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4/29/14 10:18 A

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Nobody's mentioned this but, I think abstaining from alcohol has really improved my bp#'s.
Please don't think I insinuate that you drink or drink too much. I did and am now abstaining.

That along with trying to eat clean.
Half hour of cardio per day.
We have an infra-red sauna that I've been trying to use (sweat) 30 minutes per day.
Plenty of water.

Has brought my bp down enough in about 6 weeks to be taken off meds.

I went from 140's/90ish on meds. to like 120's/60ish off meds.

I also searched "foods that help lower bp" and got some great ideas.

You've gotten some very good responses to your OP, I'm going to follow this thread with interest. emoticon





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DOWNEASTB's Photo DOWNEASTB Posts: 465
4/29/14 9:53 A

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I haven't cut out wheat/flour 100%, but I have cut back by about 90%. Instead of eating bread and pasta, I have extra protein, salads, and other green veggies. Been doing this for 3 years now and have lost and kept off over 40 pounds. Best thing I ever did for myself. No, I don't have celiac but wheat is clearly not kind to my body. Since I cut it back, my energy levels rose and my labwork numbers have improved dramatically. I still go out to eat a few times a week and very much enjoy my food. I just found tweaks that work for ME.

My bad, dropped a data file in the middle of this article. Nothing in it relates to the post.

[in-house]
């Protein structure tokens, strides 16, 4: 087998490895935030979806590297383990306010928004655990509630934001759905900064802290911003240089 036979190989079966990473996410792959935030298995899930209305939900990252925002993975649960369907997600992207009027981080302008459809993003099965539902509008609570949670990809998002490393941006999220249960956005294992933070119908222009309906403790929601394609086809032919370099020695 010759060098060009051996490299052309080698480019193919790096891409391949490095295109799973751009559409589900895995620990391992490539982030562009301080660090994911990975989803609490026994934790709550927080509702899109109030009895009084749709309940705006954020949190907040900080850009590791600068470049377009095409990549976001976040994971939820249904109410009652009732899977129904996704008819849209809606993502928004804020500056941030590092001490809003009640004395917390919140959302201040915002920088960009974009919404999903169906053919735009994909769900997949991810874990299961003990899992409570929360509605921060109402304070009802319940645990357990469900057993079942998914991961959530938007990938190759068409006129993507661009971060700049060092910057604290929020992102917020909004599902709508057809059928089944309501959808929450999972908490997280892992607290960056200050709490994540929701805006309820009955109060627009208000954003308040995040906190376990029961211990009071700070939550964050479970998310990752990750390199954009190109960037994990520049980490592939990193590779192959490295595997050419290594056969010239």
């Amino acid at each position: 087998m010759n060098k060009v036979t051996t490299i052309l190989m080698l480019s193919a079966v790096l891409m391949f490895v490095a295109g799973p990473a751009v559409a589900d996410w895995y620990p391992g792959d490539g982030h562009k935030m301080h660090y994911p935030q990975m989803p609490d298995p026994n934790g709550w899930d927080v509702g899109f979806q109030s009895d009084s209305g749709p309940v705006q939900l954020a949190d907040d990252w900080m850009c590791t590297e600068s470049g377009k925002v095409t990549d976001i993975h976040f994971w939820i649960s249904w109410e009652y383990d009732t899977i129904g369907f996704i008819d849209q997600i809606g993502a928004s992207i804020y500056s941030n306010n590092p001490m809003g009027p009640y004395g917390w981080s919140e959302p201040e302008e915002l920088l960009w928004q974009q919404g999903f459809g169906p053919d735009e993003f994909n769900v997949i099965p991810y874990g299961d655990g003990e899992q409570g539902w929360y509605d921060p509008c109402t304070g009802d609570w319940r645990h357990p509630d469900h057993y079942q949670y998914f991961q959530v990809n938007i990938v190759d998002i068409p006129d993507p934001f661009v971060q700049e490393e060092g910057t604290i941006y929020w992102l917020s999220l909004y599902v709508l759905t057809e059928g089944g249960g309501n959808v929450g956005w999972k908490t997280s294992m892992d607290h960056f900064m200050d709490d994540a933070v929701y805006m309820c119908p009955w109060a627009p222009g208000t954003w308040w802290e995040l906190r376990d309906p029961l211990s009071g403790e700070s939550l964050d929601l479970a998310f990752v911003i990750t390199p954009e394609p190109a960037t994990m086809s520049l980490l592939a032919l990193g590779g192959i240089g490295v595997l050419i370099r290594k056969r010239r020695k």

You're on the right path, keep experimenting and logging your food! Good luck!

Let thy food be thy medicine and thy medicine be thy food - Hippocrates

"I never try anything, I just DO IT!" - Tura Satana


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LILSPARKGIRL's Photo LILSPARKGIRL Posts: 2,740
4/28/14 11:33 P

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One of my friends followed DASH very carefully. Over the next 6 months she lost 15lbs and her pb was in the normal range. She has a high stress career and family so she makes sure to walk everyday and that helps too.

One thing to remember that with the carbs, most bagels are giant and 1/2 is more than enough. She found she ate a whole one because it was there.'

I have hypertension 1 and lowered my numbers from 152/77 to 143/76in the past 2 months. I started a couple mile walks during the week and I also take the same length walk in the evening and on some weekends I do more. I don't track or count the evening or weekend walks. For me it's mental time instead of exercise time.

I try not to eat out. Eating out is terrible for keeping sodium under 1500. Eating out does not work at all.